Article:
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Found 13 results

  1. 3 reviews

    Provides the ultimate protection for your engine Synthetic based, professional formula FAB-1 offers unsurpassed protection Air filter cleaner is an emulsion based cleaner that easily washes out with water and voted #1 by Dirt Rider Includes 1 can FAB-1 spray on filter oil Includes large can air filter cleaner
  2. One1

    Yamaha TTR125L (2003)

    0 comments

    Love it! It's a starter with room to grow. People love the 125 for its lightweight abilities and a BBK should liven it up. Handlebar position is a little low for my tastes. Some may want to add risers for improved handlebar positioning.
  3. I use Belray air filter oil vs Silkolene because the Belray is like $13/quart whereas the Silkolene is $20+ per bottle, and that bottle is maybe 22 oz. So it's a lot more expensive. But if one is better than the other, I'll go with the better one. Silkolene is thinner than Belray yet the air filter soaks it up easily. Belray is much for viscuous and takes more effort to squeeze excess out of the air filter when soaking it in. I prefer Silkolene from this standpoint. This question is not limited to only Belray and Silkolene. Does anyone have lab test comparisons for which air filter oil is best??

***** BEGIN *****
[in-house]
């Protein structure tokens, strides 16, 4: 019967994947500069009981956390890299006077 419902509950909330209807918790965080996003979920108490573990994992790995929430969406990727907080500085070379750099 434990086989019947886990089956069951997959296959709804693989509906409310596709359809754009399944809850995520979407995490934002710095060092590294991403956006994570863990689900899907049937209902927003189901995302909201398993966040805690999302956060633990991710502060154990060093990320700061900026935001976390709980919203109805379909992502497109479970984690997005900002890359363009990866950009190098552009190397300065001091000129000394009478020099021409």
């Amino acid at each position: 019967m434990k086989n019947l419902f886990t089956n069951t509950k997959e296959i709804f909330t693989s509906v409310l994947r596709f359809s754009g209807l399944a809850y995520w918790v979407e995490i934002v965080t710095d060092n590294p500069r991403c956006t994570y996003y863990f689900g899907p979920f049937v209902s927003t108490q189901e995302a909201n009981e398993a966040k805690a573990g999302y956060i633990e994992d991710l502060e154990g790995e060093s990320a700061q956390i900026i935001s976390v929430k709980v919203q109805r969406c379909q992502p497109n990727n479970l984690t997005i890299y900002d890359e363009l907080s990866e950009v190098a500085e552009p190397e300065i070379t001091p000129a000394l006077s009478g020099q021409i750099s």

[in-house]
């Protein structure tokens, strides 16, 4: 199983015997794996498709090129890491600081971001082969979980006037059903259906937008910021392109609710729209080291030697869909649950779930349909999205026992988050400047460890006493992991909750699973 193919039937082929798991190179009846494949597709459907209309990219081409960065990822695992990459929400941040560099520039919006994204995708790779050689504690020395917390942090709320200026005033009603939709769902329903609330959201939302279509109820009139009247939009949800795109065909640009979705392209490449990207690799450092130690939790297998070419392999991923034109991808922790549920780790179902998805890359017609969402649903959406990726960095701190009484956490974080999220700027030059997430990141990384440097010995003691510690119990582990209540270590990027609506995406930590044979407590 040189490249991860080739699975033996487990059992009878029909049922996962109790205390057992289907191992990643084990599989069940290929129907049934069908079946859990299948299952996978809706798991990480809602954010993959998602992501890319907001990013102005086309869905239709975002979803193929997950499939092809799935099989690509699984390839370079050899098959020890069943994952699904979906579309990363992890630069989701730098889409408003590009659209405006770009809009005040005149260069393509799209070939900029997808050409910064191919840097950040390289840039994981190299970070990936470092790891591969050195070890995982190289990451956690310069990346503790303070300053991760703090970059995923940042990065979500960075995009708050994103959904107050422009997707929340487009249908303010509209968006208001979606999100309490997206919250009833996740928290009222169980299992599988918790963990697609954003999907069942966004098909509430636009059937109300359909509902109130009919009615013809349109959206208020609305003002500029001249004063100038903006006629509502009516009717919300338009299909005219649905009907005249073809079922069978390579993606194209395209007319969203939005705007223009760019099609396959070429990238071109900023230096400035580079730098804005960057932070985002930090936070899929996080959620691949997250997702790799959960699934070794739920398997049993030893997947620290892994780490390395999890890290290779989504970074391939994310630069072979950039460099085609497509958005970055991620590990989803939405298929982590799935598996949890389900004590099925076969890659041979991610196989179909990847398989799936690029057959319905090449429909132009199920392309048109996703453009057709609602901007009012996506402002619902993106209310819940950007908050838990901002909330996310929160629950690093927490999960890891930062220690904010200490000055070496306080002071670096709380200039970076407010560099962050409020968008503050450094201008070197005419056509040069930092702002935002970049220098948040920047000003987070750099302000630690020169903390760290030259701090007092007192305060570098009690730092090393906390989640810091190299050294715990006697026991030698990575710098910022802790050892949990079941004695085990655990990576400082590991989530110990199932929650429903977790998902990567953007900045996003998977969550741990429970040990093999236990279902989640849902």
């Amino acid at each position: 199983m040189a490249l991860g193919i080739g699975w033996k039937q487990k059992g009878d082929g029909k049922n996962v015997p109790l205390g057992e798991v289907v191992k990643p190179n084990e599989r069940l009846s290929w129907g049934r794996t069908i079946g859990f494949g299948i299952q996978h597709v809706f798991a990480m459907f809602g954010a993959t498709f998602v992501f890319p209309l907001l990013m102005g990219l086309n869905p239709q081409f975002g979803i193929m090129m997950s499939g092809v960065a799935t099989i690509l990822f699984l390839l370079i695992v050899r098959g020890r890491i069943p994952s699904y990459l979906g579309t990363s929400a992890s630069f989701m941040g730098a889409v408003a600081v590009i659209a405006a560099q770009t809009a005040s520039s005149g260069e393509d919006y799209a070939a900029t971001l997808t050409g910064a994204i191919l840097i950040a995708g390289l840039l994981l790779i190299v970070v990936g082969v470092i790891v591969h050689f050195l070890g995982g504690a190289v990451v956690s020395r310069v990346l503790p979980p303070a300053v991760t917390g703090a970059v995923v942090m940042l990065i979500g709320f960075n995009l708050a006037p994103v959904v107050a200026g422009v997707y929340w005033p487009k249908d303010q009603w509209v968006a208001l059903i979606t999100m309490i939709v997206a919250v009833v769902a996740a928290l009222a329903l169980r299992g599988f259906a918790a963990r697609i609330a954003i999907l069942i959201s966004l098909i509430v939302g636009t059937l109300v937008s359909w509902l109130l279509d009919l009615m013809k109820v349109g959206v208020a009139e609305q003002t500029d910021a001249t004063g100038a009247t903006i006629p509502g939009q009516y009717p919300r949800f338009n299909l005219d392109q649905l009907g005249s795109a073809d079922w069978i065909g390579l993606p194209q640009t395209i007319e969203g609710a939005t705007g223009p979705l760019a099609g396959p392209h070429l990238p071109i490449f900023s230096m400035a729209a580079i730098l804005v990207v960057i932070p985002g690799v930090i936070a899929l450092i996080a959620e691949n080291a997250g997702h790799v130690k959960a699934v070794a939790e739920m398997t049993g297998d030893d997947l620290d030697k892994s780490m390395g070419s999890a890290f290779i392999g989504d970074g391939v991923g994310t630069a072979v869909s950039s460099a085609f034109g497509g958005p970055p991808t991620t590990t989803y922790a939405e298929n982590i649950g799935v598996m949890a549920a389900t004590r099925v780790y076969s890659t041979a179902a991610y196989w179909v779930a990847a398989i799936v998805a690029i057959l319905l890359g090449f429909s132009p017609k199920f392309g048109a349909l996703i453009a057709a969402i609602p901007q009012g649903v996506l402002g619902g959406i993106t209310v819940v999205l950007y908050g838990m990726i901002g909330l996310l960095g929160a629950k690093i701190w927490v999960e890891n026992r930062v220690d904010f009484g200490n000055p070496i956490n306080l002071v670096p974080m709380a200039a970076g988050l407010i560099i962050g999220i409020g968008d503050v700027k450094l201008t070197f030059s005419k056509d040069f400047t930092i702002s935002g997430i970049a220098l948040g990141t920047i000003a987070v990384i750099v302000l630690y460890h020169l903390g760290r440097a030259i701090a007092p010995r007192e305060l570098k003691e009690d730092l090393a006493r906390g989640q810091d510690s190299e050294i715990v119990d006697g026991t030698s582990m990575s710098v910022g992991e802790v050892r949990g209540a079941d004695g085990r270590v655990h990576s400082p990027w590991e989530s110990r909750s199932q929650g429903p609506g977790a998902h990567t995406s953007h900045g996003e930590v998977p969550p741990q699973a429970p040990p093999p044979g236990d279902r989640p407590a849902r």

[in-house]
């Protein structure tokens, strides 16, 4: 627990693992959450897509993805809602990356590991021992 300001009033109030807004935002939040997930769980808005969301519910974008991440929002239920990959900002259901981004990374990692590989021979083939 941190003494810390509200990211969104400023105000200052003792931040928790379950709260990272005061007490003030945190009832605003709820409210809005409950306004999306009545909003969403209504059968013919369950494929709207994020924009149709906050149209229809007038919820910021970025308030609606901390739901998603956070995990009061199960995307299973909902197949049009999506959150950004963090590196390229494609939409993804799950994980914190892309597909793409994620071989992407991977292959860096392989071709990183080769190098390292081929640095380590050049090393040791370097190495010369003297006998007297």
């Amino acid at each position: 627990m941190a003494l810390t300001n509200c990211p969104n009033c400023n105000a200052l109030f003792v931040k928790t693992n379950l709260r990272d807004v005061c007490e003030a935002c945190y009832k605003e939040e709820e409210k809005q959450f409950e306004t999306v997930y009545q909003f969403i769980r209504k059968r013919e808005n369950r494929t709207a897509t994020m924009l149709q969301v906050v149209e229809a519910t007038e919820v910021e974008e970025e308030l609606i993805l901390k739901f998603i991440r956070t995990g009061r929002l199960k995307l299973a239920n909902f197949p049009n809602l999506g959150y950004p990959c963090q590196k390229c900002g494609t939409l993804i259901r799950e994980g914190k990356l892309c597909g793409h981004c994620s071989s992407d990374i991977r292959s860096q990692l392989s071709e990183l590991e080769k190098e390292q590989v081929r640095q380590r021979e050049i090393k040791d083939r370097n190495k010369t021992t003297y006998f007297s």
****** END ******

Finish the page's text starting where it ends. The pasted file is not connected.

4. ThumpinAway

    Air Filter Oil....

    Is there any kind of oil I can use on my filter besides "filter oil"? I have a ton of different oils but no filter oil and no money right now. Thanks
  5. 1 review

    Keep your foam filter in like-new condition BIO Liquid Power filter oil was developed and produced by Texaco exclusively for Twin Air; exceeds the strictest standards on biodegradability by 16%; starts thin for deep, even penetration and dries to an even-coating, high-tack shield that traps dirt, dust and grit BIO Dirt Remover cleans Liquid Bio Power oil by using granular detergents instead of solvents; water-soluble cleaner can go right down the drain without clogging the drain or harming the environment; will not harden or damage filter foam Recommended for all foam filters Kit contains one BIO Dirt Remover and one liter liquid BIO Power Filter oil BIO Dirt Remover in 1 liter bottle, BIO Liquid Power filter oil in 1 liter can or 500ml spray can
  6. Valosity

    Air filter oil

    What kinda of air dilter oils do you all use?
  7. Have been using PJ1 spray on for the last couple years and finally ran out. I was not really fond of the spray stuff as I don't think it saturates the filter enough, but wanted to use it until I ran out. What do you guys use/recommend and why?